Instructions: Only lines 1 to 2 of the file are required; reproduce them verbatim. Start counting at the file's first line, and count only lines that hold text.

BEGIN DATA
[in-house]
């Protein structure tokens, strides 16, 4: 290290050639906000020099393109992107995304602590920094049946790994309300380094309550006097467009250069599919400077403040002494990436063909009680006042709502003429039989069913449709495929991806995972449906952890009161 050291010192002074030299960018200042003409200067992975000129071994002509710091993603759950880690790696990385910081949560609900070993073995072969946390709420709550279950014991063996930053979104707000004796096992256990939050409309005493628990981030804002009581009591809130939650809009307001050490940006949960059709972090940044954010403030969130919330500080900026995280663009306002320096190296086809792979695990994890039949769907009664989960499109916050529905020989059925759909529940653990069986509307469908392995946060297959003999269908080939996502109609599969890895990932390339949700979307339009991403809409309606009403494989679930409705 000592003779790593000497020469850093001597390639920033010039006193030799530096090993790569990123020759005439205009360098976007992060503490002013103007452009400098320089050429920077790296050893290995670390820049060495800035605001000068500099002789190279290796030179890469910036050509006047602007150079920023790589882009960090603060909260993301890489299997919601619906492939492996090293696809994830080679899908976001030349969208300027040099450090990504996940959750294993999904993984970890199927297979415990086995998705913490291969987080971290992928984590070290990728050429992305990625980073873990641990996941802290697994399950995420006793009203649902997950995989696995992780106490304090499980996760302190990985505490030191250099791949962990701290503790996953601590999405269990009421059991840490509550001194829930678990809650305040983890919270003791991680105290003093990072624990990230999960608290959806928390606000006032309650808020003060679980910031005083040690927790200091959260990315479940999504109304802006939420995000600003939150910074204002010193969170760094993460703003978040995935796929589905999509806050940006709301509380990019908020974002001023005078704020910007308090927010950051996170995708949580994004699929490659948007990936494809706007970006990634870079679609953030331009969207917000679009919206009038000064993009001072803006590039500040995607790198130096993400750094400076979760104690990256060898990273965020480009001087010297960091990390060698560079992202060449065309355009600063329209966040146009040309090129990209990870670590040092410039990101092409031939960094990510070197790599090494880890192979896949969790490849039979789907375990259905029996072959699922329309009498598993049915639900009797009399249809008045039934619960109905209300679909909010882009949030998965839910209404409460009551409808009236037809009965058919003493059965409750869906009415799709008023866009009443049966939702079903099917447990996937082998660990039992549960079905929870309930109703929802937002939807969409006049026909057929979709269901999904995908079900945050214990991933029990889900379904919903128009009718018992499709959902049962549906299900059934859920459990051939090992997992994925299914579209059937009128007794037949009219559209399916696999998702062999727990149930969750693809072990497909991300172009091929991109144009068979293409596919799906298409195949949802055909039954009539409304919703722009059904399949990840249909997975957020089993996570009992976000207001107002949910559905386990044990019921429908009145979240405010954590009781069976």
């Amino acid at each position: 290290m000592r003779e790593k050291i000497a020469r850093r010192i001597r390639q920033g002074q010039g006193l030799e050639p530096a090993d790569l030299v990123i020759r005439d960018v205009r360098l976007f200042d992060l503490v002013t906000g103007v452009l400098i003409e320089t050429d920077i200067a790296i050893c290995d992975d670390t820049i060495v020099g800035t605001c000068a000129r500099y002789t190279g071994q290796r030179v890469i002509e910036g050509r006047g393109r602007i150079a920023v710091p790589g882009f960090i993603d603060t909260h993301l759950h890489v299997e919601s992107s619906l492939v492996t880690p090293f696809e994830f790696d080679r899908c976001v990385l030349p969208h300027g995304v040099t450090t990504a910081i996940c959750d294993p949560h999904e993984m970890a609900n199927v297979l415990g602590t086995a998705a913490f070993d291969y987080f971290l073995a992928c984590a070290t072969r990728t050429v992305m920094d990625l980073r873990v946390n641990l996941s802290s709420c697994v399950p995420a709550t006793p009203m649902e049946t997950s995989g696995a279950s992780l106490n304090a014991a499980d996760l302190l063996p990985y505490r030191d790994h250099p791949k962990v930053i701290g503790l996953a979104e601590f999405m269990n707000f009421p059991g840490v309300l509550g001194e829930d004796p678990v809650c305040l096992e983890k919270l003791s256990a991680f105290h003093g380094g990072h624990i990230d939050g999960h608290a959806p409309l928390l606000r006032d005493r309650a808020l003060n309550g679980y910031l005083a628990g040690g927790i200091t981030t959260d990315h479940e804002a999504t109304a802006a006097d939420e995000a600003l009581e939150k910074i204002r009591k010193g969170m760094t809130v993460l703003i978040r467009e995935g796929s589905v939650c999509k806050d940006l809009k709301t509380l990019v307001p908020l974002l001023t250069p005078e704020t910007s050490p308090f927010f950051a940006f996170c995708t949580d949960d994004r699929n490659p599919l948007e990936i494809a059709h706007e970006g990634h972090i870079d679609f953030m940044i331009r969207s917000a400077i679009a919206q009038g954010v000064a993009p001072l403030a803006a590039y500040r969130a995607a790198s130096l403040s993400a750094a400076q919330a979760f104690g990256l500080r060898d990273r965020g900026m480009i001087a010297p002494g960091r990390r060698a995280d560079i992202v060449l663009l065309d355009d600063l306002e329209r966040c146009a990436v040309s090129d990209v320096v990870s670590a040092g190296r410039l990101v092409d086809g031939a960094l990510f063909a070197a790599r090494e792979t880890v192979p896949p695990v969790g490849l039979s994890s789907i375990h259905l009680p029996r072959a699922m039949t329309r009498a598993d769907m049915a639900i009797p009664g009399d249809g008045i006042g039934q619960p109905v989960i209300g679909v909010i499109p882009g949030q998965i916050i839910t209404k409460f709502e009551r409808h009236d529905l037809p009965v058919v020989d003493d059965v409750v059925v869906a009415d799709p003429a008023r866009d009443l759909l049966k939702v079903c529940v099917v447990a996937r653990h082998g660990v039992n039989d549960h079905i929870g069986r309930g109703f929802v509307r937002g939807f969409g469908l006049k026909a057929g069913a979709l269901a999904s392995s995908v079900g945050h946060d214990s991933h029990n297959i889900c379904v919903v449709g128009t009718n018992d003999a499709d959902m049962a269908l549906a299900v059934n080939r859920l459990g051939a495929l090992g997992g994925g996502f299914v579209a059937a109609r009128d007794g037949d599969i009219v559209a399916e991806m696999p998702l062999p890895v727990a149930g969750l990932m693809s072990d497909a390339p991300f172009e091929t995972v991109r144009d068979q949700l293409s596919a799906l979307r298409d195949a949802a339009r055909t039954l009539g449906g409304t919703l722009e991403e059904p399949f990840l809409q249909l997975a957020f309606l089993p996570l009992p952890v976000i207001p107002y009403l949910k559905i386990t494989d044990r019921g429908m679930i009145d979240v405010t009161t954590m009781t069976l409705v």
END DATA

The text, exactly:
[in-house]
């Protein structure tokens, strides 16, 4: 290290050639906000020099393109992107995304602590920094049946790994309300380094309550006097467009250069599919400077403040002494990436063909009680006042709502003429039989069913449709495929991806995972449906952890009161 050291010192002074030299960018200042003409200067992975000129071994002509710091993603759950880690790696990385910081949560609900070993073995072969946390709420709550279950014991063996930053979104707000004796096992256990939050409309005493628990981030804002009581009591809130939650809009307001050490940006949960059709972090940044954010403030969130919330500080900026995280663009306002320096190296086809792979695990994890039949769907009664989960499109916050529905020989059925759909529940653990069986509307469908392995946060297959003999269908080939996502109609599969890895990932390339949700979307339009991403809409309606009403494989679930409705 000592003779790593000497020469850093001597390639920033010039006193030799530096090993790569990123020759005439205009360098976007992060503490002013103007452009400098320089050429920077790296050893290995670390820049060495800035605001000068500099002789190279290796030179890469910036050509006047602007150079920023790589882009960090603060909260993301890489299997919601619906492939492996090293696809994830080679899908976001030349969208300027040099450090990504996940959750294993999904993984970890199927297979415990086995998705913490291969987080971290992928984590070290990728050429992305990625980073873990641990996941802290697994399950995420006793009203649902997950995989696995992780106490304090499980996760302190990985505490030191250099791949962990701290503790996953601590999405269990009421059991840490509550001194829930678990809650305040983890919270003791991680105290003093990072624990990230999960608290959806928390606000006032309650808020003060679980910031005083040690927790200091959260990315479940999504109304802006939420995000600003939150910074204002010193969170760094993460703003978040995935796929589905999509806050940006709301509380990019908020974002001023005078704020910007308090927010950051996170995708949580994004699929490659948007990936494809706007970006990634870079679609953030331009969207917000679009919206009038000064993009001072803006590039500040995607790198130096993400750094400076979760104690990256060898990273965020480009001087010297960091990390060698560079992202060449065309355009600063329209966040146009040309090129990209990870670590040092410039990101092409031939960094990510070197790599090494880890192979896949969790490849039979789907375990259905029996072959699922329309009498598993049915639900009797009399249809008045039934619960109905209300679909909010882009949030998965839910209404409460009551409808009236037809009965058919003493059965409750869906009415799709008023866009009443049966939702079903099917447990996937082998660990039992549960079905929870309930109703929802937002939807969409006049026909057929979709269901999904995908079900945050214990991933029990889900379904919903128009009718018992499709959902049962549906299900059934859920459990051939090992997992994925299914579209059937009128007794037949009219559209399916696999998702062999727990149930969750693809072990497909991300172009091929991109144009068979293409596919799906298409195949949802055909039954009539409304919703722009059904399949990840249909997975957020089993996570009992976000207001107002949910559905386990044990019921429908009145979240405010954590009781069976």